Sometimes I think the very language we use is a barrier to the solutions we seek for those we journey with. Even the word “homelessness” is a definition of what an individual doesn’t have rather than who they are. Now I have no particular desire to get too hung up on words and what they mean to different listeners; “homelessness” is at one level an accurate description of the circumstances tens of thousands of our neighbours are experiencing right now and at least it is derived from the word “home” rather than “house”.
That said, I do believe that the solutions we seek need to be much more person centred than they are at present. I am as bad as the next person for chuntering out stats to prove my political point or to tug a heart string and loosen a purse string – “4500 young people leave home every year due to family conflict”; “20% of those sleeping rough are liable to be ex servicemen, way out of proportion with their number in the general population”; “24% of the young homeless population are liable to be LGBT” and so on. They spill from my lips on a daily basis, those numbers may be the drivers, the motivators for change but the solutions need to be far more nuanced and human. And to have the space for that to be the case might mean finding new ways to tell the story.
Almost without exception, those we journey with at Cyrenians will say that it was having someone to accompany them as they sought out the space to find their own way that meant they discovered the right solution for them to their circumstances. As one of our outreach staff put it, “I don’t know the outcomes I am seeking for the person I will be meeting today until I have met them”. That takes time and skill and a willingness to be messy for a while, to follow paths that don’t work and be there when folk stumble as well as when they succeed – on their terms. Success happens when someone feels they are thriving, flourishing, in control of their own destiny, living with dignity. That might be in their own tenancy or it might not. It might be with a job or it might not. It might be without some support or it might not.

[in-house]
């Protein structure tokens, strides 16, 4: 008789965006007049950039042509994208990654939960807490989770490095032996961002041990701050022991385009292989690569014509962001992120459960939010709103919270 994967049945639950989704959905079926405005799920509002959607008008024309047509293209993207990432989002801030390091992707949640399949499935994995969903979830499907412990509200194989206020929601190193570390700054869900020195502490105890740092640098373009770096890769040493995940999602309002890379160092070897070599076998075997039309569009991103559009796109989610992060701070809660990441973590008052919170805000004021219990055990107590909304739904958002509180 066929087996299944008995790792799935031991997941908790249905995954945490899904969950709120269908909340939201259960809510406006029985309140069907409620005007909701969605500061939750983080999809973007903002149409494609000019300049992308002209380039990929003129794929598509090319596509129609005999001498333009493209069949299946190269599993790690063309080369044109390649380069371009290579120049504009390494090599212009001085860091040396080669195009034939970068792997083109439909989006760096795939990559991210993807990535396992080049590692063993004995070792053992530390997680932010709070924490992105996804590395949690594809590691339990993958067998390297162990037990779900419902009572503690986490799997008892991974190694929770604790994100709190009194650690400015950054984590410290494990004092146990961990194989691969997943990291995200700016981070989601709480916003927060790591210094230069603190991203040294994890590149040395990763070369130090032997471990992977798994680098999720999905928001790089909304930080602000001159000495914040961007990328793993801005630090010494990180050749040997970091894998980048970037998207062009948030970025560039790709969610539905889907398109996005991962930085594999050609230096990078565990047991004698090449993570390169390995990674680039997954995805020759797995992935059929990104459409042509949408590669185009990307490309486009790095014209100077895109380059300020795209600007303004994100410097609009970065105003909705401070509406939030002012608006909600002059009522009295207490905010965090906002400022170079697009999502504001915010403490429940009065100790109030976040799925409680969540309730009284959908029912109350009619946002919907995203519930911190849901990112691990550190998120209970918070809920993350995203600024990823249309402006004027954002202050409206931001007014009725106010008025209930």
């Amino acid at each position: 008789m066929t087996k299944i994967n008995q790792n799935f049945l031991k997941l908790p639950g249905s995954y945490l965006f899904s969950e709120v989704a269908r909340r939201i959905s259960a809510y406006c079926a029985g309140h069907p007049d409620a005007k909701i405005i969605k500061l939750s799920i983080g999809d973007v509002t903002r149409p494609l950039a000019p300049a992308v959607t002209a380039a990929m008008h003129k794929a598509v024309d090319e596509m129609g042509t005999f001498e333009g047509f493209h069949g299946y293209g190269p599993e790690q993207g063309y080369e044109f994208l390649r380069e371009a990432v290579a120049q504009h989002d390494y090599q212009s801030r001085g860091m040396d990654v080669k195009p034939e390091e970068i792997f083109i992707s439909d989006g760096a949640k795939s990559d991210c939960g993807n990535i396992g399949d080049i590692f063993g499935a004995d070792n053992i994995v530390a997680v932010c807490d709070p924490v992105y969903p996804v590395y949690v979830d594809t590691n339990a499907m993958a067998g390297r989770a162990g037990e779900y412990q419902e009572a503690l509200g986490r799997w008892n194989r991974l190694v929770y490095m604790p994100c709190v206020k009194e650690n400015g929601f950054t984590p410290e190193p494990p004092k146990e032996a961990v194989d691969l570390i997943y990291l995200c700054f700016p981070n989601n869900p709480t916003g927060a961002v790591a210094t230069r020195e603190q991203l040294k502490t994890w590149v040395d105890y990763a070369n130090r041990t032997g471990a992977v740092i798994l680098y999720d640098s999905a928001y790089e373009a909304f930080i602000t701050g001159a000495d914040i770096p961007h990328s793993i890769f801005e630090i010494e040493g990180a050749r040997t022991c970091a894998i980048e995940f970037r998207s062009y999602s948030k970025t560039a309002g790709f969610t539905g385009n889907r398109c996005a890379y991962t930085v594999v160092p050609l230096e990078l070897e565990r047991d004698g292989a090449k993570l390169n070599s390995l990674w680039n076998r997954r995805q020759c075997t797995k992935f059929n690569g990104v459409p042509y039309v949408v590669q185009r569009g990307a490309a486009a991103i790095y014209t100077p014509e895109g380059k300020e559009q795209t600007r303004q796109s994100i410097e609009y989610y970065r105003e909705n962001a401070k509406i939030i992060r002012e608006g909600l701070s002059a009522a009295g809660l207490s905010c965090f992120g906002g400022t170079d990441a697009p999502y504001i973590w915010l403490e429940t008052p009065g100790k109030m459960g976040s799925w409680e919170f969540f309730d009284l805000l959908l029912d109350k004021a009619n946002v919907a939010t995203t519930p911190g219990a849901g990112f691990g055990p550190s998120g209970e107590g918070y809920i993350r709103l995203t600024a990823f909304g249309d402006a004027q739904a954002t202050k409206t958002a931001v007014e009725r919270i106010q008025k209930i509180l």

The trouble is – having shaped the narrative in numbers, we create the way we call to account those with decision-making responsibilities with numbers and they, understandably, respond in kind. Of course, when money is involved, and not just public money but any money given for a purpose, there does need to be accountability and transparency, that is a given. But that’s not the same as saying the money was well spent by defining success for everyone as being one of a menu of options we can count.
These are tough times. Austerity and some frankly disastrous political decisions, following some even worse economic decisions by some banks and others in the world of finance and ironically, in housing finance in particular, means that many more will find themselves in a place of vulnerability and without or in danger of being without a secure home. But even, or perhaps especially, in tough time we need to grasp the opportunity to change the way we talk about the journeys we share with those in tough realities, so they are much less of a number and much more simply our neighbour.
Ewan Aitken is delighted to be chairing Shelter Scotland’s homelessness conference and hopes it will contribute to the debate about changing the way we talk about and view homelessness in the future.
Our Homelessness Conference 2017: Far From Fixed takes place on 22nd March in Edinburgh. Book your place at www.shelterscotland.org/homelessconf.